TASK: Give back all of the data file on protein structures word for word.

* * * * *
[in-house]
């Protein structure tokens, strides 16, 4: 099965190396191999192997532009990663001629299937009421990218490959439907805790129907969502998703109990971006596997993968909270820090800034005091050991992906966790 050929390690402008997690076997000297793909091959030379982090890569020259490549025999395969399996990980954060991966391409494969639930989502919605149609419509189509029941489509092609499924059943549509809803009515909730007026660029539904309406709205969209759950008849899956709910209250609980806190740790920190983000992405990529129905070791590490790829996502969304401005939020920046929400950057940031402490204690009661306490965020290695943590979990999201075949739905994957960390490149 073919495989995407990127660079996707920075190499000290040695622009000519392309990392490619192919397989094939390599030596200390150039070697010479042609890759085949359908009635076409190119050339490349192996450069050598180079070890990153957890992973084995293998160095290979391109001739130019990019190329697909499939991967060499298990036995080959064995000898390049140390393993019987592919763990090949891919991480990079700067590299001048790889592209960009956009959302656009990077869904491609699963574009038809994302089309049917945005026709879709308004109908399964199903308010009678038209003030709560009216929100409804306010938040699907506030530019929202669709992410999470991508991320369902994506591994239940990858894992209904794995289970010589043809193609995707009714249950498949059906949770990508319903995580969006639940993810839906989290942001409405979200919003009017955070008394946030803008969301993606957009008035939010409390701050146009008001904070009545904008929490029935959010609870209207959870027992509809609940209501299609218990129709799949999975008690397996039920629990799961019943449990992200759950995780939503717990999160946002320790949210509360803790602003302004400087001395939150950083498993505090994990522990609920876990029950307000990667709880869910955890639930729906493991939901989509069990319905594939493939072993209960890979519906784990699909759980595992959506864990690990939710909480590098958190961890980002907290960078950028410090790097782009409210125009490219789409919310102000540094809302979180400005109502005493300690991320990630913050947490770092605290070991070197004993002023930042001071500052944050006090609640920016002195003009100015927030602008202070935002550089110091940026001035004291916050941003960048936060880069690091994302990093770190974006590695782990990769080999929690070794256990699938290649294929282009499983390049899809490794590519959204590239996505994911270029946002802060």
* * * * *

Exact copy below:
[in-house]
């Protein structure tokens, strides 16, 4: 099965190396191999192997532009990663001629299937009421990218490959439907805790129907969502998703109990971006596997993968909270820090800034005091050991992906966790 050929390690402008997690076997000297793909091959030379982090890569020259490549025999395969399996990980954060991966391409494969639930989502919605149609419509189509029941489509092609499924059943549509809803009515909730007026660029539904309406709205969209759950008849899956709910209250609980806190740790920190983000992405990529129905070791590490790829996502969304401005939020920046929400950057940031402490204690009661306490965020290695943590979990999201075949739905994957960390490149 073919495989995407990127660079996707920075190499000290040695622009000519392309990392490619192919397989094939390599030596200390150039070697010479042609890759085949359908009635076409190119050339490349192996450069050598180079070890990153957890992973084995293998160095290979391109001739130019990019190329697909499939991967060499298990036995080959064995000898390049140390393993019987592919763990090949891919991480990079700067590299001048790889592209960009956009959302656009990077869904491609699963574009038809994302089309049917945005026709879709308004109908399964199903308010009678038209003030709560009216929100409804306010938040699907506030530019929202669709992410999470991508991320369902994506591994239940990858894992209904794995289970010589043809193609995707009714249950498949059906949770990508319903995580969006639940993810839906989290942001409405979200919003009017955070008394946030803008969301993606957009008035939010409390701050146009008001904070009545904008929490029935959010609870209207959870027992509809609940209501299609218990129709799949999975008690397996039920629990799961019943449990992200759950995780939503717990999160946002320790949210509360803790602003302004400087001395939150950083498993505090994990522990609920876990029950307000990667709880869910955890639930729906493991939901989509069990319905594939493939072993209960890979519906784990699909759980595992959506864990690990939710909480590098958190961890980002907290960078950028410090790097782009409210125009490219789409919310102000540094809302979180400005109502005493300690991320990630913050947490770092605290070991070197004993002023930042001071500052944050006090609640920016002195003009100015927030602008202070935002550089110091940026001035004291916050941003960048936060880069690091994302990093770190974006590695782990990769080999929690070794256990699938290649294929282009499983390049899809490794590519959204590239996505994911270029946002802060």